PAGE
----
At around five o'clock one morning last week I was jolted awake by what felt like someone blasting a tape recorder loudly into my ear. Actually, it was a car that had stopped at traffic lights outside my partner's flat with music on at full volume and all the windows open. We had been woken by a very anti-social form of one of the inner-city's least likeable creations: the bass addict.

Other people's noise is a fact of metropolitan life, and I'm the first to admit I'm oversensitive to it. With neighbours above, below and on either side, I sometimes yearn for the detached tranquillity of my suburban childhood. But if you want to live in London, you have to get used to the fact that millions of other people do so too, and few of them are Trappist monks.

This rude awakening, however, went far beyond my own personal noise neurosis. There are 14 houses in my partner's terrace, each containing three flats. If there are an average of two people in each flat, then more than 80 people were blasted awake. If every stretch of road were equally populated, this urban monster would have woken up around 1,400 people for every mile of the way home.

Most bass addicts prefer to travel in waking hours, blasting out their thumping message and making the Victorian house I live in shake to the beat. Of course, these could be kindly people, so enamoured of their bass knobs that they want everyone else to share the pleasure, but I think not. My audio favourites inhabit the quieter corners of Radio 4, but you don't catch me zooming round south London making masonry rumble with the voice of Sue MacGregor.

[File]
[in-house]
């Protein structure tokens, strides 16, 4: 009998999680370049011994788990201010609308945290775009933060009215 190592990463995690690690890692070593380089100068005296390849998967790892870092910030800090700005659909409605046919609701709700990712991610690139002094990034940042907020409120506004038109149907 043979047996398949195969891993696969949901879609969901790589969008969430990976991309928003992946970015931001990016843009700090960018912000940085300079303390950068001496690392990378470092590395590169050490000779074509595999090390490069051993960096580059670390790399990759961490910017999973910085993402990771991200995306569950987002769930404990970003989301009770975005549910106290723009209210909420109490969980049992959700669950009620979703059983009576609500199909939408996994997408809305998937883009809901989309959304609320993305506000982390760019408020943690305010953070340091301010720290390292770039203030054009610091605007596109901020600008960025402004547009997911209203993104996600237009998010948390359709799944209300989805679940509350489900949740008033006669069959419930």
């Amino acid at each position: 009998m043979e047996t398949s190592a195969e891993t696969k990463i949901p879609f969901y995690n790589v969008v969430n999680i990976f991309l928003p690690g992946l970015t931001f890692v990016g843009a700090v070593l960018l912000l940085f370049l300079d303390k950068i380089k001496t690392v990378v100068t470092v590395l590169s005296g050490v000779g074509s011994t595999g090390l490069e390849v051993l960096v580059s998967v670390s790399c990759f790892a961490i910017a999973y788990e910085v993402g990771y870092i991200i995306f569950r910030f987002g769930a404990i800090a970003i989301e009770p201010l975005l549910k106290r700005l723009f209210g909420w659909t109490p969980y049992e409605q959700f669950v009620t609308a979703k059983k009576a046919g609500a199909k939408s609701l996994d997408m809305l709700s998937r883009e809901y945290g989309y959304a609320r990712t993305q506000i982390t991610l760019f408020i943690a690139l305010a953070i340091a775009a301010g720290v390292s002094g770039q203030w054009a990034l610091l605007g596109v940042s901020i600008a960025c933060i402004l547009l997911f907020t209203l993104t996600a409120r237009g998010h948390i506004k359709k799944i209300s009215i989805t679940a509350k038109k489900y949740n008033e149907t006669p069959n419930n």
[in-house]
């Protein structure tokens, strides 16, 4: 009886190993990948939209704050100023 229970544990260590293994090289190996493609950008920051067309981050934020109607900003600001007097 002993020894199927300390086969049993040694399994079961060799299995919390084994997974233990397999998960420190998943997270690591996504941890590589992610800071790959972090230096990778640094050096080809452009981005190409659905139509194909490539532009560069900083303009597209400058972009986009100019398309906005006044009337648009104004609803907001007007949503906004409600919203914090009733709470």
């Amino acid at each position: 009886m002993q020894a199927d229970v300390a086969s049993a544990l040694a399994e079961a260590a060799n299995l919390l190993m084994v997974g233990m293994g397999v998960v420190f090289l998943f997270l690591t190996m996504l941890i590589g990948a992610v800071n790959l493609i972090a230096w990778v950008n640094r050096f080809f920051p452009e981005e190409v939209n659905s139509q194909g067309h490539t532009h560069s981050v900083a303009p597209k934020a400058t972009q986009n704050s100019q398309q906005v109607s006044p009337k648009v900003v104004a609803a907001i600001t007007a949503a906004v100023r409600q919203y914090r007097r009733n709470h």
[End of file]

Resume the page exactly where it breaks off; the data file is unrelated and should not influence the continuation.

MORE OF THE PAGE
No, people who like to bring the world to a halt with the cacophony of their passage are saying "mine is bigger than yours" - and they don't mean their speaker systems. These overgrown boys (for this is a male club) are effectively fastening their genitals to the outside of their cars. If only they really would - at least we could give them a good kick.

Since that's just wishful thinking, I'm rather hoping that the nice Mr Blair will extend his manifesto crackdown on nasty neighbours to noise polluters. Tough on decibels, tough on the causes of decibels. Then maybe I could have the occasional Sunday afternoon nap.